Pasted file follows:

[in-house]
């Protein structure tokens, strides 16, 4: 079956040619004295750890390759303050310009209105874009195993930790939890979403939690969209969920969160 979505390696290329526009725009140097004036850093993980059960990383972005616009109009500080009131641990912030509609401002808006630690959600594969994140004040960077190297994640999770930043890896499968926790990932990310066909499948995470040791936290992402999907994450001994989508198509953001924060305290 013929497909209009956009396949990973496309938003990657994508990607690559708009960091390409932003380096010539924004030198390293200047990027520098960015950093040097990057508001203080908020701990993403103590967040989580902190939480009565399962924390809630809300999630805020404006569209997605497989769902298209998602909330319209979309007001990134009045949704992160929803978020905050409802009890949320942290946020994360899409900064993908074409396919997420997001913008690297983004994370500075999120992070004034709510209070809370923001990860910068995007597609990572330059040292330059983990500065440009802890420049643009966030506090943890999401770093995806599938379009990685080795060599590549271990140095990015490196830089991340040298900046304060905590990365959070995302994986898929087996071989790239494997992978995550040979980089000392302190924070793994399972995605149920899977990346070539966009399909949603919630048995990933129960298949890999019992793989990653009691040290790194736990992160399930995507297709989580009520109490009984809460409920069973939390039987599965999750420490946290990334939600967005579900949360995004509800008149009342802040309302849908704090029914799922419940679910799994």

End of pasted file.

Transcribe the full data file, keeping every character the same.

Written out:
[in-house]
């Protein structure tokens, strides 16, 4: 079956040619004295750890390759303050310009209105874009195993930790939890979403939690969209969920969160 979505390696290329526009725009140097004036850093993980059960990383972005616009109009500080009131641990912030509609401002808006630690959600594969994140004040960077190297994640999770930043890896499968926790990932990310066909499948995470040791936290992402999907994450001994989508198509953001924060305290 013929497909209009956009396949990973496309938003990657994508990607690559708009960091390409932003380096010539924004030198390293200047990027520098960015950093040097990057508001203080908020701990993403103590967040989580902190939480009565399962924390809630809300999630805020404006569209997605497989769902298209998602909330319209979309007001990134009045949704992160929803978020905050409802009890949320942290946020994360899409900064993908074409396919997420997001913008690297983004994370500075999120992070004034709510209070809370923001990860910068995007597609990572330059040292330059983990500065440009802890420049643009966030506090943890999401770093995806599938379009990685080795060599590549271990140095990015490196830089991340040298900046304060905590990365959070995302994986898929087996071989790239494997992978995550040979980089000392302190924070793994399972995605149920899977990346070539966009399909949603919630048995990933129960298949890999019992793989990653009691040290790194736990992160399930995507297709989580009520109490009984809460409920069973939390039987599965999750420490946290990334939600967005579900949360995004509800008149009342802040309302849908704090029914799922419940679910799994």